Delicious Things to Cook in a Backyard Fire Pit – Recipes You’ll Love

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If you have a backyard fire pit and haven’t yet cooked on it, you are in for a real treat. As long as you have a grill for your pit, you can cook anything on a backyard fire pit that you could also cook on a grill. There is nothing quite like the taste of food cooked over an open fire. Let’s look at some backyard fire pit creations that are just waiting for you to make.

What to Cook in a Backyard Fire Pit:

Campfire Kabobs

Source: Mark Hougardy

  • 1 pound of meat (use your favorite tender cut of meat, poultry or fish)
  • 1 small onion
  • 1 bell pepper
  • 2 small zucchinis
  • 12 button mushrooms
  • ½ pound of green beans
  • Choice of seasonings
  • Skewers as needed (if using wood skewers, soak in water first)
  • Aluminum foil
  • Cutting knife
  • Cutting board
  • Campfire or charcoal

Cut the meat into several chunks 1 to 2 inches thick. We cut and lightly seasoned the meat with olive oil and thyme the evening before our trip. This was placed in a re-sealable container and set in the refrigerator until the next day. The next morning we packed the meat in a well-iced ice-chest and made sure the other ingredients were also well chilled.

Work on the green beans. This will allow them to cook while the kabobs are being assembled. Make an aluminum foil pocket. Place the green beans inside with some olive oil with some slices of onion for flavoring. Crimp the pocket together and place on the grate over of the coals. Turn every few minutes over the coals as needed. The packet might need a full 25 minutes to cook. The packet can be placed directly on the coals if they need to cook faster.

Next, prepare the kabobs. Cut the veggies into chunks about the same size as the button mushrooms. Use any order you wish but we generally order the kabobs with meat, onion, mushroom, peppers and zucchinis. The sturdy zucchinis and peppers make good end pieces. Four of our kabobs had an assortment of meat and veggies, the fifth kabob was mostly meat.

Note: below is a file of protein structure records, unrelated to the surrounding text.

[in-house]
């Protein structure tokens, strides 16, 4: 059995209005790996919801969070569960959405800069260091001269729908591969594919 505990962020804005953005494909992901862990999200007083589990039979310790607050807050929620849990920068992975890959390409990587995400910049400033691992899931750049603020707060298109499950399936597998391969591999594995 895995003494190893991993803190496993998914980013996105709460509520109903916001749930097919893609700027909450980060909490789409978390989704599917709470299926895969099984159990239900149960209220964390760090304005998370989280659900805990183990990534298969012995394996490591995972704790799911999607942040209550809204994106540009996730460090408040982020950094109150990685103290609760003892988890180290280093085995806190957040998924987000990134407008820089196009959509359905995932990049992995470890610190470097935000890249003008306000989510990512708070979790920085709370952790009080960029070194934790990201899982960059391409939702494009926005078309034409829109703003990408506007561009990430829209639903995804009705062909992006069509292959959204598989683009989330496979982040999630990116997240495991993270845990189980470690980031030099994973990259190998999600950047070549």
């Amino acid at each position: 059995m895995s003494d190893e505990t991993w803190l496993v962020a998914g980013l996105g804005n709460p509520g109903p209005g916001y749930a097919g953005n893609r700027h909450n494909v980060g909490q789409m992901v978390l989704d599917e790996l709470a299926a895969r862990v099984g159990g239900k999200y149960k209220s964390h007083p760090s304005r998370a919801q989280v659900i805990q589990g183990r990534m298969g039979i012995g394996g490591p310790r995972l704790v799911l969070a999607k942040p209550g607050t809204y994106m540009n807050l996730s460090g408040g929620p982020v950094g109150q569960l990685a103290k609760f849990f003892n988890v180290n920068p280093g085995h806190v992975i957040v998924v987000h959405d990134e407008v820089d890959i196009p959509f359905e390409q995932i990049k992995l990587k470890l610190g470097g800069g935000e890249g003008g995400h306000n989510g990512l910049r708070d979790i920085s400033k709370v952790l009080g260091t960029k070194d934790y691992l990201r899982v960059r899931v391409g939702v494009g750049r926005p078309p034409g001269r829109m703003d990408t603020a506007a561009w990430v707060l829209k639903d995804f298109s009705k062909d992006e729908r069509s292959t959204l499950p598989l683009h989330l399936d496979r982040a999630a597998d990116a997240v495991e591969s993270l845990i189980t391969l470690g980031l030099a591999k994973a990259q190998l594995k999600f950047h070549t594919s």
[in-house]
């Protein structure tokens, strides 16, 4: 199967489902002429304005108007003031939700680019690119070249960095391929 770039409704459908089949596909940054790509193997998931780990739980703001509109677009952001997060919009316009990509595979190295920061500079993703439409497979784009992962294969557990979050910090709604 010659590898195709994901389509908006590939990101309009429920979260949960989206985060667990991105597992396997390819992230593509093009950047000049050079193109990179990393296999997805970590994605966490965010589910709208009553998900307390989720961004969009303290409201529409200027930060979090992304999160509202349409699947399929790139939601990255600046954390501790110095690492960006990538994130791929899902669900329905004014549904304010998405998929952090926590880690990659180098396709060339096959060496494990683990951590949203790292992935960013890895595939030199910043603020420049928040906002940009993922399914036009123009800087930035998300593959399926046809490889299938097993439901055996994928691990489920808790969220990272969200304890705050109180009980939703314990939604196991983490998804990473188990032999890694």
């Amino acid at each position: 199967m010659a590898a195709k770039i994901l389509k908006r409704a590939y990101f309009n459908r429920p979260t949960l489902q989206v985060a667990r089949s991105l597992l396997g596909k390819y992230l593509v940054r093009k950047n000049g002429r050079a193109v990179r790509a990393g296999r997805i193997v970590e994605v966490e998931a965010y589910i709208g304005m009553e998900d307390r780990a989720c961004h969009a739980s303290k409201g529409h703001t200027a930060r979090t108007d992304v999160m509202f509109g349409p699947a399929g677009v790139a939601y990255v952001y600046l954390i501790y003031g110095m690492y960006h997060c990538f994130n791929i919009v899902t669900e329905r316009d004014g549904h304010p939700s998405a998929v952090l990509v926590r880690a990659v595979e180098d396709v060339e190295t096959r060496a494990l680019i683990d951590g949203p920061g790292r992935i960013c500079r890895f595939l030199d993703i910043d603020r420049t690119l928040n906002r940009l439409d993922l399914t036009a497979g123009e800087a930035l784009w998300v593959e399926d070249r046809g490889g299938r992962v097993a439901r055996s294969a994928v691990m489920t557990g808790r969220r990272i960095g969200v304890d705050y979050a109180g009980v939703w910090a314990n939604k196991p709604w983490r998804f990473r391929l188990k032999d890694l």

At dinnertime, the coals from the fire were spread over a one-foot square base. The kabobs were placed on a grate about 8 inches above the coals. These were slow cooked over the heat (no flame) for about 15 minutes. We used a small grate that lays over the larger grate found on many fire pits. This helps with cleaning and to keep food from falling into the fire.

Grilled Tomatoes

Source: Reserve America

Tomatoes wrinkle beautifully over an open flame. Cooked tomatoes are better for you, too, because the heat releases lycopene, a powerful antioxidant. You don’t have to eat them plain either; roasted tomatoes are delicious in a number of campfire meals, especially when smothered over pasta.

  • Tomato sauce: Rub your whole tomatoes with olive oil and place them on the grate of your backyard fire pit. Turn them frequently to give each side an even cook. Once finished, let cool and give them a rough chop. Add the chunks into low sodium vegetable or chicken broth. Toss in Italian seasoning, garlic and fresh basil for a light, roasted tomato sauce.

backyard fire pit

Image Source: Pixabay

Campfire Chicken with Fire-Roasted Potatoes and Sauteed Veggies

Source: Bal Arneson

Campfire Chicken Ingredients:
  • 1 tablespoon ground cumin
  • 1 tablespoon paprika
  • 1 tablespoon turmeric
  • 2 teaspoons ground cardamom
  • 1 tablespoon kosher salt
  • 2 teaspoons freshly ground black pepper
  • One 5-pound whole chicken